- Archeology and Collections
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- Historic Landscapes
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- Materials Research
- PTT Grants
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The 1992 Amendments to the National Historic Preservation Act, Title IV (16 U.S.C. 470×-4) provide that, “The Secretary, in consultation with the Board, shall provide preservation technology and training grants to eligible applicants with a demonstrated institutional capability and commitment to the purposes of the Center, in order to ensure an effective and efficient system of research, information distribution and skills training in all the related historic preservation fields.”
This report details the Preservation Technology and Training Grants (PTT Grants) program activities in FY-2008. The PTT Grants program supports innovative preservaton technology projects in archeology, historic architecture, historic landscapes, and materials conservation.
2008 PTT Grants Call for Proposals
In FY 2008, NCPTT implemented a pre-proposal application process. Applicants were required to submit a brief one- to two-page abstract online that described their research or training idea. The pre-proposal offered applicants an opportunity to get feedback early in the grants process, while allowing NCPTT staff to quickly identify proposals that fit with NCPTT’s mission.
The call for pre-proposals was posted on the website by September 15, 2007. A total of 137 were received by Oct. 15. Program chiefs reviewed and responded to each of the pre-proposals within five days of receipt. Chiefs provided specific comments to help strengthen accepted pre-proposals and to provide future guidance for rejected pre-proposals. Staff invited applicants to submit full proposals if the pre-proposal was complete, addressed a national meed, fit the Center’s mission, and seemed cost-effective. A total of 63 completed grant applications were received and reviewed by NCPTT staff. Fifteen proposals were forwarded to a national panel for review. Overall, the pre-proposal phase of the grant process seemingly led to better quality proposals.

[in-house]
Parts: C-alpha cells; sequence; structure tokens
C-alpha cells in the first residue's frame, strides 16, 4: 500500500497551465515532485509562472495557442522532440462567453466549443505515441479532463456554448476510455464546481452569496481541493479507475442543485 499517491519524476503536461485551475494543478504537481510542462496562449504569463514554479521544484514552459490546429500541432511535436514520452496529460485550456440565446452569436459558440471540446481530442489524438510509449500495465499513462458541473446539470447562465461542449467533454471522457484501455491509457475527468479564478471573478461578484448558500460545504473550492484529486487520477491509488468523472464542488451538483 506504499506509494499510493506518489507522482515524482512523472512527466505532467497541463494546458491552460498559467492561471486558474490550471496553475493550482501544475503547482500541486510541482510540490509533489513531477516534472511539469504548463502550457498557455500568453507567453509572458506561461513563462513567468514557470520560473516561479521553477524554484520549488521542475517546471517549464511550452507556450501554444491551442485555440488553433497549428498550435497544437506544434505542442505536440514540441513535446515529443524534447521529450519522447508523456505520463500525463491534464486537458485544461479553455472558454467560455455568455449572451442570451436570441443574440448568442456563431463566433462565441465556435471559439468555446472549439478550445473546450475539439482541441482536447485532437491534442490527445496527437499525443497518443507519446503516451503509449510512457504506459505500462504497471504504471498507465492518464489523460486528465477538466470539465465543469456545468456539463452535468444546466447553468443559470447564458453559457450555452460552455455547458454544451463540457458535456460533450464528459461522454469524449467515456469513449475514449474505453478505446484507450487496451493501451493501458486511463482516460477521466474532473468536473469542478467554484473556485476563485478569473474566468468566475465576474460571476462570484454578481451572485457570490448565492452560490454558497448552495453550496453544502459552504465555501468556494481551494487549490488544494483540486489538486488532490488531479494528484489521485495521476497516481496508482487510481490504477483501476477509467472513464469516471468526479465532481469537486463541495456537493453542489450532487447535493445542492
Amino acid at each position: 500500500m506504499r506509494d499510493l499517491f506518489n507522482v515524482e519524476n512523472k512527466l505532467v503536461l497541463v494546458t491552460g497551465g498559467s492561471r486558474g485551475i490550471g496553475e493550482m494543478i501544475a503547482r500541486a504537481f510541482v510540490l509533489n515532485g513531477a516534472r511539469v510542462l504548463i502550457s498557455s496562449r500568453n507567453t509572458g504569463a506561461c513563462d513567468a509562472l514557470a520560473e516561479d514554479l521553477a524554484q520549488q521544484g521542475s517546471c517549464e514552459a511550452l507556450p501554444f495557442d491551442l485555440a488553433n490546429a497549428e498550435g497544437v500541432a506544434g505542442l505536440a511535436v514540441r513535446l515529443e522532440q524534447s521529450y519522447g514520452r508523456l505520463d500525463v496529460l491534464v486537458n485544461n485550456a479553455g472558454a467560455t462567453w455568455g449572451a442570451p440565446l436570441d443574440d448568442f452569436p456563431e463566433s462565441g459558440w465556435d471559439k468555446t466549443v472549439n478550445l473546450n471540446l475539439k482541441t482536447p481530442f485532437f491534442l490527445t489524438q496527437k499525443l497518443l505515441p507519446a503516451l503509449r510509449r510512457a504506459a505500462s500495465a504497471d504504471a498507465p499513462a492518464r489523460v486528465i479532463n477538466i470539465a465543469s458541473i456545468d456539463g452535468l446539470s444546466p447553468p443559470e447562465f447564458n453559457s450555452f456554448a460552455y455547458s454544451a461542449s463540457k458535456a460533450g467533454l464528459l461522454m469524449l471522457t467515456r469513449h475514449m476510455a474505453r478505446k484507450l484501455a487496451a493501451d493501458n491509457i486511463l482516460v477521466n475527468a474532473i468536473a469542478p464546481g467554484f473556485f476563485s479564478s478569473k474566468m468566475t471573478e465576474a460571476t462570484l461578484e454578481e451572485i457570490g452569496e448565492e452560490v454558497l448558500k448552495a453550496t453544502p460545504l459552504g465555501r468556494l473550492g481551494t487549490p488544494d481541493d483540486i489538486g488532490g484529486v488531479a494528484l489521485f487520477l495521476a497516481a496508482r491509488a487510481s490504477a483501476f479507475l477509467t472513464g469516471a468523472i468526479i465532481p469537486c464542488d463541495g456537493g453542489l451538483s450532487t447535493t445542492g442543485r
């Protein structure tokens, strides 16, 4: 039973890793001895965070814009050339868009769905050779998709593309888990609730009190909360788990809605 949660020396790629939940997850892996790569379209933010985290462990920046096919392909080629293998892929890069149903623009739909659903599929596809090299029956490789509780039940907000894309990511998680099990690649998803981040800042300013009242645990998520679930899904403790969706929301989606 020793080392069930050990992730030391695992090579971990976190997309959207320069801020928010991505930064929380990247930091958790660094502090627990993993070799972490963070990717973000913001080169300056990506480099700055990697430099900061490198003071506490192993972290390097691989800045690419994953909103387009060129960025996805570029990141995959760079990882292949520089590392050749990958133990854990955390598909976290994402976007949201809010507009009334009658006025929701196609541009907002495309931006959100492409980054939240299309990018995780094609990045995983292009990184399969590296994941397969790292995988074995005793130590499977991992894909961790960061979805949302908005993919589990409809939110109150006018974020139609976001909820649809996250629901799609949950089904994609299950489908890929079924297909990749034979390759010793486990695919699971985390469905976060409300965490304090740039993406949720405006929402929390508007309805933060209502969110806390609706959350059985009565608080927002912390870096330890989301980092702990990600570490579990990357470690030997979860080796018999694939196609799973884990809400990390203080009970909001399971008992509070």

NCPTT convened a national review panel on March 11 by conference call. Prior to the conference call, panelists reviewed proposals and submitted comments and scores to NCPTT. Next, panelists were provided a ranked list based on their reviews prior to the call. Based on discussions, six applications were recommended by the panel for funding and ranked by priority. Budget constraints permitted NCPTT to recommend only five for funding, although it was clear that many of the projects had the potential to significantly contribute to the development of new preservation technologies.
PTT Grant 2008 Recommendations
In 2008 NCPTT funded five grants totaling $215,415:
- Historic Windows Assessment Project, National Trust for Historic Preservation in the United States, Washington, DC, $50,000
- New Technology, New Opportunities: Development of a National Chert Characterization Database, Tulane University, New Orleans, La., $42,644
- Sustainable Fiber Reinforced Mortar (FRM) Mixtures for the Preservation of Unreinforced Masonry Architectural Heritage, University of Nebraska-Lincoln, Lincoln, Neb., $49,771
- Rapid Quantification of Ceramic Paste Recipes using Digital Camera Capture and Image Analysis, University of Oklahoma, Norman, Ok., $50,000